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One couple’s same-sex race to get married fueled by love, loss and the Supreme Court

Not long after sunset on the last day of Pride month, Herz’s towering pink and white sign clicks on and is filled with light, announcing that Alabama’s only lesbian bar is again ready for business.

Underneath the sign, a woman wearing a plaid shirt and jeans takes a drag of her cigarette and a sip of whisky. Sitting side-saddle on her parked dark red Harley Davidson Freewheeler, she gestures toward the door of the brown and cream-colored bar that was a dive bar and restaurant in a past life.

“The happy couple is inside,” she says as the faint sound of music and laughter drifts out the door into the summer evening sky.

Inside, the bartender pours shots for Mandy Lee and Renee MacLennan, who had married earlier that day, a date they urgently moved up from Dec. 16, 2023.

“We couldn’t wait,” says MacLennan, 47, sitting next to her new wife on the bar’s back patio. “When Clarence Thomas said the Supreme Court should consider overturning gay marriage and other rights, I was like, ‘No, we’re not doing this again. I was there in 2015 and wasn’t about to let this moment pass forever. So I did what had to be done,” she added, looking directly at a smiling Lee.

“She rolled over in bed this morning and asked me to marry her,” said Lee, as she grabbed her partner’s hand.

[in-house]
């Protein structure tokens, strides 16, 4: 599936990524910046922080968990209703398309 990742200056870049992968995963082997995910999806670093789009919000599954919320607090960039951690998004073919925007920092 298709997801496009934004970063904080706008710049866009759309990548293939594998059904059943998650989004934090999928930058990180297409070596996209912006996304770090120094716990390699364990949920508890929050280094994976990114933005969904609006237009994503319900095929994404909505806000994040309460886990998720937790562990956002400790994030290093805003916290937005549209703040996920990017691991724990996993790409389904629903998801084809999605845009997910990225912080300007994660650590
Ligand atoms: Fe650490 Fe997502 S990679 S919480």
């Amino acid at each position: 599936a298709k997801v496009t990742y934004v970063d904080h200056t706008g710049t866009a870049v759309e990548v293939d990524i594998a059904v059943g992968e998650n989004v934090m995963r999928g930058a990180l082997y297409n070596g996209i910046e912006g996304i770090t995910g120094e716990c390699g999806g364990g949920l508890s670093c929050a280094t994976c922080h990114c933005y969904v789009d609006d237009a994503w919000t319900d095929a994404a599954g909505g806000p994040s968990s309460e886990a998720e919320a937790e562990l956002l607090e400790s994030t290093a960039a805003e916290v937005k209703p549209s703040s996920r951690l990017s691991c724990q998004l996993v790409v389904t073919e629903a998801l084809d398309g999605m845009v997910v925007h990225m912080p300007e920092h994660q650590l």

As with MacLennan and Lee, Thomas’ words sent lightning bolts of fear down the backs of many people in the LGBTQ community and its allies. In his concurring opinion of the decision to overturn Roe vs. Wade, a 1973 opinion that granted the right to abortions nationwide, Thomas said the ideological thinking backing other historical Supreme Court opinions, like gay marriage, was “demonstrably erroneous.”

His opinion also set off alarm bells around other rights Americans have enjoyed for decades, including the right of married people to receive contraceptives and for anyone to engage in private, consensual sexual acts. Notably, Thomas, whose wife, Ginni, is white did not refer to the landmark 1967 Supreme Court decision allowing interracial couples to marry, which was decided, in part, using the same precedents as the other cases he mentioned. However, that particular right is also protected by the equal protection clause of the 14th Amendment, meaning that it is essentially doubly protected from judicial scrutiny.

Still, the omission caused a widespread backlash against Thomas, considered the most conservative justice on the nine-member Supreme Court.

Sydney Duncan, an attorney specializing in representing members of the LGBTQ community, said the decision “has a lot of people scared,” according to an Associated Press report from earlier this month. While any challenge to the landmark Obergefell vs. Hodges decision in 2015 would likely take years of legal wrangling before reaching the chambers of the Supreme Court, according to the AP report, there is still an uneasiness among queer couples. “Why would couples wait?” said Lee. “The newer judges on the [Supreme] Court told us the right to an abortion was safe. It wasn’t.” Brought together by loss and married by fear, Lee and MacLennan’s rowdy friends take shot after shot of brown and clear spirits. The newly married couple quietly walks out to the bar’s small dancefloor. Hand in hand, they dance to Sara Bareilles’s song, “I Choose You,” about deliverance from darker times and finding lifelong love in the process.